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Halogen Bond Asymmetry in Solution

Artikel i vetenskaplig tidskrift
Författare Sofia Lindblad
Krenare Mehmeti
Alberte X. Veiga
Bijan Nekoueishahraki
Jürgen Gräfenstein
Mate Erdelyi
Publicerad i Journal of the American Chemical Society
Volym 140
Sidor 13503-13513
ISSN 0002-7863
Publiceringsår 2018
Publicerad vid Svenskt NMR-centrum vid Göteborgs universitet
Institutionen för kemi och molekylärbiologi
Sidor 13503-13513
Språk en
Länkar doi.org/10.1021/jacs.8b09467
Ämneskategorier Kemi

Sammanfattning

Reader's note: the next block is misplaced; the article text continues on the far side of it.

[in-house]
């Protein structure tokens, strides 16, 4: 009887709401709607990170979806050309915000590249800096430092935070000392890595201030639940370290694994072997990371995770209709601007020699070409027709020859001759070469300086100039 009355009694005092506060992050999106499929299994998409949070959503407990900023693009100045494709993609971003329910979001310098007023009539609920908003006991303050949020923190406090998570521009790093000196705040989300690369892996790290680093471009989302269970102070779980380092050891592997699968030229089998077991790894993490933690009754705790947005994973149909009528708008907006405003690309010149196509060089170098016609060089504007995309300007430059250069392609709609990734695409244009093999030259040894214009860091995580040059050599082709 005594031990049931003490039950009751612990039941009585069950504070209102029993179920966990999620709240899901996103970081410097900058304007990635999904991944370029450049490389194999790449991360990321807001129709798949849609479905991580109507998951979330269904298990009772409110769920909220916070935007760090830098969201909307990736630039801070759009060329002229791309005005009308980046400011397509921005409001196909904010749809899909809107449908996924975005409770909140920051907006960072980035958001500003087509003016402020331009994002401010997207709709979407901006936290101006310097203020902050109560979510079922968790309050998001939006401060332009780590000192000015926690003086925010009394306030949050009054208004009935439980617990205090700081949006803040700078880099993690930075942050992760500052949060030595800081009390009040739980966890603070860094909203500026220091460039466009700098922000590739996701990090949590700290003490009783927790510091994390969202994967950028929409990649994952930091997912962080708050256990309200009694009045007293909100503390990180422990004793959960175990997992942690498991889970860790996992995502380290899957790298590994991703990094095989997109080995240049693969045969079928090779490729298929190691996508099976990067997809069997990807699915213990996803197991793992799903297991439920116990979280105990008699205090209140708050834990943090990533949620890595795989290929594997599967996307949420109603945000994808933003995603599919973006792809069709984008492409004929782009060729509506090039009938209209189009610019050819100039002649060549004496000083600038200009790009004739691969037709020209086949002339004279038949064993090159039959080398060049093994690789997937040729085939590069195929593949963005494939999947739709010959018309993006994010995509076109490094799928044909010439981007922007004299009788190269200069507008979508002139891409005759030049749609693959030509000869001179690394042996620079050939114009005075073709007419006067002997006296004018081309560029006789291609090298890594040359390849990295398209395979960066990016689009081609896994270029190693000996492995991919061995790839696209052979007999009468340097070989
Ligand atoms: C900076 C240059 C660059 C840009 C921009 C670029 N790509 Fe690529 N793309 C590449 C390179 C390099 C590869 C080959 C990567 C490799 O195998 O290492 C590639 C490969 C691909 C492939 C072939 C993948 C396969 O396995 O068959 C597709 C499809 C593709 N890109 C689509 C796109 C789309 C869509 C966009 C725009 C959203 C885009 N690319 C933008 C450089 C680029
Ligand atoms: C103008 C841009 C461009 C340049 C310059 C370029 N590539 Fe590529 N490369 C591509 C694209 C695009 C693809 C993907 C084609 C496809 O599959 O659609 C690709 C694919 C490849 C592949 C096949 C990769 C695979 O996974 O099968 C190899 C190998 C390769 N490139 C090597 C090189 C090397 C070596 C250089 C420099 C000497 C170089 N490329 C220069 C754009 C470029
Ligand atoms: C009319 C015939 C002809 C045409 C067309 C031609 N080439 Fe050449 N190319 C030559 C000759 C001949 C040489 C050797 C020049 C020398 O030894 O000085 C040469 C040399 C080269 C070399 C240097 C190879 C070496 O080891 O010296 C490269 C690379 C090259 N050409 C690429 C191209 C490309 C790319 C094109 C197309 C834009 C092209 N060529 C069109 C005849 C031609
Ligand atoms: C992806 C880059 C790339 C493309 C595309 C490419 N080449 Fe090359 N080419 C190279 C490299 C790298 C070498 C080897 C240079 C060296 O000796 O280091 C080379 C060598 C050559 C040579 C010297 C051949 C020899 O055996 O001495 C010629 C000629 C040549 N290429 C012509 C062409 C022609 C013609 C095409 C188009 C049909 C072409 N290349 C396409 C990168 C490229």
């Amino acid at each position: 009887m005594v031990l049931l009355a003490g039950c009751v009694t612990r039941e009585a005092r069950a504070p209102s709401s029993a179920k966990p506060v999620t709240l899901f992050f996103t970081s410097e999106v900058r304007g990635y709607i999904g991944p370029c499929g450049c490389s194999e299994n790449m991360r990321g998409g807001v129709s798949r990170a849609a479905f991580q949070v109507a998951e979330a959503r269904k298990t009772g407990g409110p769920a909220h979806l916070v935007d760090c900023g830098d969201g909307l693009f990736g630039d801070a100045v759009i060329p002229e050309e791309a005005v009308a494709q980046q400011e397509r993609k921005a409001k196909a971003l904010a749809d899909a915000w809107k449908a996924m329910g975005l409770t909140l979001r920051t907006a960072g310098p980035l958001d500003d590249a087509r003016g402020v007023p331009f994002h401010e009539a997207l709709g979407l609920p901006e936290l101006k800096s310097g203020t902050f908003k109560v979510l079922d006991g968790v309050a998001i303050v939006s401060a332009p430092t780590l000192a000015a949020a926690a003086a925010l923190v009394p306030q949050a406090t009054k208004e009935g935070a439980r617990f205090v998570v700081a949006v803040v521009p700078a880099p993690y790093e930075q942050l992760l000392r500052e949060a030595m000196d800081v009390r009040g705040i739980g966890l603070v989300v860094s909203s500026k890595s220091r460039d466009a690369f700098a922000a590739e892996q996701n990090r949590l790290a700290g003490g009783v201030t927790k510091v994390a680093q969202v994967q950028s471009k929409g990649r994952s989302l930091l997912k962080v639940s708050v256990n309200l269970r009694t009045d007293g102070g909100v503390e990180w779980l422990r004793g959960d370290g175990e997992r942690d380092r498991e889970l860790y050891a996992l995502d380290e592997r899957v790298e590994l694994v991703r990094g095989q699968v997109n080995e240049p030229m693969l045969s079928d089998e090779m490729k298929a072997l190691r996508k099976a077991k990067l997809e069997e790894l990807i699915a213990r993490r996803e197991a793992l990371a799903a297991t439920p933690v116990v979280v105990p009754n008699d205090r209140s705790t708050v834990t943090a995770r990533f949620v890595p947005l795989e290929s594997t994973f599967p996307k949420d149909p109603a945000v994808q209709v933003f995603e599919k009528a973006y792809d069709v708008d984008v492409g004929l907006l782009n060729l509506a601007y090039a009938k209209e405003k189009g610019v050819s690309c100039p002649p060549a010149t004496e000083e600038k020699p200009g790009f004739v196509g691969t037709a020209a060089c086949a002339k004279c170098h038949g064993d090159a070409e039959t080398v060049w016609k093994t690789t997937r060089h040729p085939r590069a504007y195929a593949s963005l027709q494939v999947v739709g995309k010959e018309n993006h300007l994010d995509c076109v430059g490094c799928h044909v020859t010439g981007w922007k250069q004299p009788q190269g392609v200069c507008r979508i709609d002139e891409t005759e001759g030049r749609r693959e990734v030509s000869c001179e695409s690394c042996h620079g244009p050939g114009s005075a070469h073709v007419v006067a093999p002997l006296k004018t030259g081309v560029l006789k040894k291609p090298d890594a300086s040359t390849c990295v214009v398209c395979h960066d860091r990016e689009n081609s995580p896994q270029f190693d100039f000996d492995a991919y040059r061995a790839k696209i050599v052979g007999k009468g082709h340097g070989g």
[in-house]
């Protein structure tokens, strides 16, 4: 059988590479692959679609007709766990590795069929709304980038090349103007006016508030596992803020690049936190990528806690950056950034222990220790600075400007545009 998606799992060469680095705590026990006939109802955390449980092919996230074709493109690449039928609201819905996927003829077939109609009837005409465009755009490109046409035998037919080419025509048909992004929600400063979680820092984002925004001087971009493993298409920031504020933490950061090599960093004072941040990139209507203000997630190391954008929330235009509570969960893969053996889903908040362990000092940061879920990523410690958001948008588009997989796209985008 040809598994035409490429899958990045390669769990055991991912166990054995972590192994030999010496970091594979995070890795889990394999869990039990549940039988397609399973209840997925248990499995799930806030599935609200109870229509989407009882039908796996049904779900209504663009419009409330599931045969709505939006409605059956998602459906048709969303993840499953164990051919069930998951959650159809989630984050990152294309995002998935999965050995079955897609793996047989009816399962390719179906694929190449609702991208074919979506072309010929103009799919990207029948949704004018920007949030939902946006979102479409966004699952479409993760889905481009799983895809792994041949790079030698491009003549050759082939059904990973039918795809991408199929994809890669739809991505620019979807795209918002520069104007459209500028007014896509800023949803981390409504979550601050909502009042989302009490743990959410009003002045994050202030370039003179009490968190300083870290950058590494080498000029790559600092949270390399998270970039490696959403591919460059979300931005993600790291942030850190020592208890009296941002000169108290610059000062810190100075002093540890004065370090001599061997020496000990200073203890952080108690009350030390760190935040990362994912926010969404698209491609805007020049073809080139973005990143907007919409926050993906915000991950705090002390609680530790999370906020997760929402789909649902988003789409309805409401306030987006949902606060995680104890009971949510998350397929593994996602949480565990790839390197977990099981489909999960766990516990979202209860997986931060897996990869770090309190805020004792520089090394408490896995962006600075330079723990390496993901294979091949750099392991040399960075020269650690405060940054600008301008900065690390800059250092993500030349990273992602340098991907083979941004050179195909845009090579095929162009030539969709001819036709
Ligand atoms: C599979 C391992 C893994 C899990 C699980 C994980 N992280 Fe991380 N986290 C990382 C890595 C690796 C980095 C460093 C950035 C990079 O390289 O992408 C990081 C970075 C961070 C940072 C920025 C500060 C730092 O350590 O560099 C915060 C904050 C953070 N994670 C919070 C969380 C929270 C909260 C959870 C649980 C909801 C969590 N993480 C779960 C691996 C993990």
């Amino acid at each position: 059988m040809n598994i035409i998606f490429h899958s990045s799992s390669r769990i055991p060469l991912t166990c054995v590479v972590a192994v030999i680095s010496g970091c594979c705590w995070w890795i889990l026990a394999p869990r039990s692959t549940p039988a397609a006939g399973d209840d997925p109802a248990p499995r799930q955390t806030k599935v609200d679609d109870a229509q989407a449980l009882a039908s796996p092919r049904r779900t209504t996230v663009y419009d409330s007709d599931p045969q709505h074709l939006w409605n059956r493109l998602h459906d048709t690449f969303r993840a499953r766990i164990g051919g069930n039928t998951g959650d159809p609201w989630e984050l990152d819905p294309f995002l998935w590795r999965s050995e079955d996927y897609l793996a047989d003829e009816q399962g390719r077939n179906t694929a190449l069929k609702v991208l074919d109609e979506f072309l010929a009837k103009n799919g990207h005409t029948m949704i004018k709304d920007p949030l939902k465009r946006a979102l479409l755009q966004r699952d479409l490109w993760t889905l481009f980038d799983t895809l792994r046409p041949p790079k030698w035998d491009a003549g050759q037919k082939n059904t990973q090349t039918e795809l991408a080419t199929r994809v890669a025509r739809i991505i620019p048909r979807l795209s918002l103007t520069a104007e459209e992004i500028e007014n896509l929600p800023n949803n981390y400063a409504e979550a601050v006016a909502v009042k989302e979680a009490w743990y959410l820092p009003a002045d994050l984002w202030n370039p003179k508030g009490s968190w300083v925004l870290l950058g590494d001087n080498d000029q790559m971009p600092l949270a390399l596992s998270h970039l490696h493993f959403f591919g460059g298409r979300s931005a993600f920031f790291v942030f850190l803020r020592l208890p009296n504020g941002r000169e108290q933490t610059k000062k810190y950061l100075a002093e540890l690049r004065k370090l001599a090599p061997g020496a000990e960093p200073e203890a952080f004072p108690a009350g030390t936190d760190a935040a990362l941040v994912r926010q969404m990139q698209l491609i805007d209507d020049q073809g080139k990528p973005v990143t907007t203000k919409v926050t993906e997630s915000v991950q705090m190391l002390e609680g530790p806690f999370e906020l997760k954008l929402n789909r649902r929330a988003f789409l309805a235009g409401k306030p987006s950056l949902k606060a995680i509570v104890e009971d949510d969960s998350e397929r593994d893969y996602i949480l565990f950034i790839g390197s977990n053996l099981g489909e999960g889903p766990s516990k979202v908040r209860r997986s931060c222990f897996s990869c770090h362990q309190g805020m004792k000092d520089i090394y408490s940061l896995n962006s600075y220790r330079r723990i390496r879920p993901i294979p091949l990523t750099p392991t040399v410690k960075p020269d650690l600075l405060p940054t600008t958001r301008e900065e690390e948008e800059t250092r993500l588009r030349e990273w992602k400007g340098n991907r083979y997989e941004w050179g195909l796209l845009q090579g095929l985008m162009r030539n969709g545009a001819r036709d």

© 2018 American Chemical Society. Halogen bonding is the noncovalent interaction of halogen atoms in which they act as electron acceptors. Whereas three-center hydrogen bond complexes, [D···H···D]+ where D is an electron donor, exist in solution as rapidly equilibrating asymmetric species, the analogous halogen bonds, [D···X···D]+, have been observed so far only to adopt static and symmetric geometries. Herein, we investigate whether halogen bond asymmetry, i.e., a [D-X···D]+ bond geometry, in which one of the D-X bonds is shorter and stronger, could be induced by modulation of electronic or steric factors. We have also attempted to convert a static three-center halogen bond complex into a mixture of rapidly exchanging asymmetric isomers, [D···X-D]+ ⇄ [D-X···D]+, corresponding to the preferred form of the analogous hydrogen bonded complexes. Using 15N NMR, IPE NMR, and DFT, we prove that a static, asymmetric geometry, [D-X···D]+, is obtained upon desymmetrization of the electron density of a complex. We demonstrate computationally that conversion into a dynamic mixture of asymmetric geometries, [D···X-D]+ r← [D-X···D]+, is achievable upon increasing the donor-donor distance. However, due to the high energetic gain upon formation of the three-center-four-electron halogen bond, the assessed complex strongly prefers to form a dimer with two static and symmetric three-center halogen bonds over a dynamic and asymmetric halogen bonded form. Our observations indicate a vastly different preference in the secondary bonding of H+ and X+. Understanding the consequences of electronic and steric influences on the strength and geometry of the three-center halogen bond provides useful knowledge on chemical bonding and for the development of improved halonium transfer agents.

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